AMSTERDAM/MEXICO CITY An independent foundation tasked with protecting the interests of KPN (KPN.AS) shareholders on Thursday moved to block Carlos Slim's proposed 7.2 billion-euro ($9.52-billion) offer for the Dutch telecoms group, casting doubt over his expansion plans in Europe.
Slim's America Movil (AMXL.MX) (AMX.N) already holds nearly 30 percent of KPN, but the surprise move by the KPN foundation against his firm's offer underlines the difficulty the tycoon faces in extending his telecoms empire outside of Latin America.
Set up to protect key national infrastructure when the former state monopoly was being privatized, the KPN foundation said it had exercised an option to buy certain shares that will give it almost 50 percent of KPN's voting stock.
"The foundation has intervened in this way in order to safeguard the interests of KPN and its stakeholders, including shareholders, employees, customers, trade unions and Dutch society more generally," it said in a statement.
The foundation argued that these interests were at risk because America Movil had not consulted with KPN before announcing its intention to make a takeover offer.
A spokeswoman for America Movil declined to comment.
Already the biggest player in Latin America, Slim is looking for fresh investment opportunities to help turn around slowing profits at America Movil, as well as regulatory efforts to cut him down to size in Mexico, where he has long been dominant.
America Movil, which acquired its large stake in KPN last year, earlier this month said it intended to bid for the rest of the company, offering 2.40 euros a share in cash.
Slim, who began 2013 as the world's richest man, could also try to fight the KPN foundation's move in court.
"We wouldn't be surprised to see AMX go to (the European Union) to challenge the authority and legality of the foundation on the back of this move," said Imari Love, analyst at Morningstar. "It's clear the foundation is trying to keep KPN Dutch-owned by using this poison pill, which, in effect, has the same impact of golden shares, which are illegal."
Jorge Negrete, head of telecom think tank Mediatelecom in Mexico City, said Slim might well be feeling aggrieved.
"This isn't about business, this seems to me to be clearly about protecting the European market," he said.
America Movil also has the option of sitting down to offer a higher price for the rest of KPN it does not already own.
The foundation itself called for more talks to be held.
"The foundation believes that America Movil should, in accordance with the rules and what is common practice in the Netherlands, open negotiations with KPN's Board of Management and the Dutch government as soon as possible," it said.
Still, KPN shares closed down 0.65 percent at 2.28 euros suggesting that - at least before the foundation's announcement - not all investors believe a higher offer would be justified.
Foundations such as KPN's have been used to try and gain an advantage in high-profile corporate battles, including luxury goods maker LVMH's (LVMH.PA) failed hostile takeover of Gucci in 1999 and hedge funds' efforts to replace the board and break up chip equipment maker ASM International (ASMI.AS) in 2008.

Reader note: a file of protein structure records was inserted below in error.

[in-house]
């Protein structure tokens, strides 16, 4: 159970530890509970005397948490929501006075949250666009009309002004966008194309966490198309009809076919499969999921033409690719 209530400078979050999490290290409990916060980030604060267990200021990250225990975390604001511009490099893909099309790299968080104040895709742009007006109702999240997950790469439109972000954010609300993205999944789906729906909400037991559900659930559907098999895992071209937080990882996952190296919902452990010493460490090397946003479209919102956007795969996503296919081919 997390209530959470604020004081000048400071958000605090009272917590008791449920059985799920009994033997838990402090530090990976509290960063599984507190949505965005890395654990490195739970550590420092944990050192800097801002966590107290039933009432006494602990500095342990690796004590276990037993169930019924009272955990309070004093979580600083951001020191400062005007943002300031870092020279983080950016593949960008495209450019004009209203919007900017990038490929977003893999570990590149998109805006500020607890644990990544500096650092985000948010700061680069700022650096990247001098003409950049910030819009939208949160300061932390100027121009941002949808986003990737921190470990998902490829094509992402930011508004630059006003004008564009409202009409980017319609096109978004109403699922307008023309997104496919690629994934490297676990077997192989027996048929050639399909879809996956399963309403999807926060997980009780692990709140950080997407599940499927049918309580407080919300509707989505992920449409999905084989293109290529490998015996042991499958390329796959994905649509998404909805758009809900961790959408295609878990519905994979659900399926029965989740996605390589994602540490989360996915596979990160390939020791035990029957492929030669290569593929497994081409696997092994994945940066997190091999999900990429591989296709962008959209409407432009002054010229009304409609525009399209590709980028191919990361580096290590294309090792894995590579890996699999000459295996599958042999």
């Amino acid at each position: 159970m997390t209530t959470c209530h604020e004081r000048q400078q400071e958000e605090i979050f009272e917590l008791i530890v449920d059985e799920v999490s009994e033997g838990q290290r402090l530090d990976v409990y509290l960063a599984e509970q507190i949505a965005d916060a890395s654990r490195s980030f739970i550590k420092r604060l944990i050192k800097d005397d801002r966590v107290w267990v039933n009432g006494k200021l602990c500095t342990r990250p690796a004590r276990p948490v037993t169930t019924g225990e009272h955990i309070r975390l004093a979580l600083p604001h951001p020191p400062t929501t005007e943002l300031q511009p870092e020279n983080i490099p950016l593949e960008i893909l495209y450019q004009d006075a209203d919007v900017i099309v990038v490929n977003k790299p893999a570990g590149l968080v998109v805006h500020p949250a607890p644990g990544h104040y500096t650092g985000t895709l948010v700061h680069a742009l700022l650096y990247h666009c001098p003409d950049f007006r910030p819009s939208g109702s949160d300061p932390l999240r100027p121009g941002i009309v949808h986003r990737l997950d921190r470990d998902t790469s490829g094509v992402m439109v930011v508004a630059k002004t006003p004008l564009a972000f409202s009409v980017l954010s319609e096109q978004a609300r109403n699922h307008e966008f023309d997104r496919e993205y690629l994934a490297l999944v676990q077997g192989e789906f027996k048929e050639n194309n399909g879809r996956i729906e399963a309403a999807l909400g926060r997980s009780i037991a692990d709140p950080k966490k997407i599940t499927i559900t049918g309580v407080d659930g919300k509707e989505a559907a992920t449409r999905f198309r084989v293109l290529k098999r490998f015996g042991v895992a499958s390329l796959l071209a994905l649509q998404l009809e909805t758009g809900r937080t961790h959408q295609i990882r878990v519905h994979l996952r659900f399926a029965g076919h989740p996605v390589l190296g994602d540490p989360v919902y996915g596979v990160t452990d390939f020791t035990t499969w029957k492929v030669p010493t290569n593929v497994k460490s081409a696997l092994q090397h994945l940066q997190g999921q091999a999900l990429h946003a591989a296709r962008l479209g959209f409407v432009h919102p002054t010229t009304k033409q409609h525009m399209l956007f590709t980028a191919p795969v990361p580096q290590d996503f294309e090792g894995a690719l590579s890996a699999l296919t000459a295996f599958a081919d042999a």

Shares of America Movil, initially rose on the foundation's announcement, reflecting the unpopularity of the KPN investment. The purchase has so far resulted in billions of pesos in paper losses for America Movil, Slim's flagship company.
A number of analysts believe America Movil offered to buy the rest of KPN to squeeze more money from Slim's great rival in Latin America, Spanish company Telefonica (TEF.MC), which is seeking to acquire KPN's German unit, E-Plus.
If so, the move paid off: earlier this week, Telefonica raised its offer by 6 percent to 8.55 billion euros, and it won America Movil's support for the deal.
The E-Plus sale will provide cash that will improve KPN's balance sheet, and although it leaves the company without direct exposure to Europe's biggest mobile market, it makes America Movil's 2.40 euro a share offer less attractive, analysts said.
In a research note written before the KPN foundation's announcement, analysts at Sanford Bernstein said: "We think that KPN could be worth as much as 3 euros per share."
Raising the bid would be out of character for billionaire Slim, who has accumulated a business empire stretching from retail and financial services to infrastructure and oil and gas drilling companies by snapping up undervalued firms.
Shares of Slim's company ended down 0.16 percent at 12.81 pesos in trading in Mexico on Thursday. KPN's shares closed down 0.65 percent before the foundation's announcement.
"The fear now will be that Slim will now try to exit - any sign that he will throw in the towel and sell down his stake will hang over the KPN shares," said a person familiar with the telecoms sector, speaking on condition of anonymity.
To do that now would come at a hefty price for Slim, who is still a good way from breaking even on his KPN investment.
On average, Slim's telecoms giant paid about 3.24 euros a share for its Dutch stake, including stock bought as part of a rights issue by KPN earlier this year.
($1 = 0.7562 euros)
(Reporting by Sara Webb, additional reporting by Robert-Jan Bartunek in Brussels, Leila Abboud in Paris, Elinor Comlay and Tomas Sarmiento in Mexico City; Editing by Tom Pfeiffer, Steve Orlofsky and Carol Bishopric)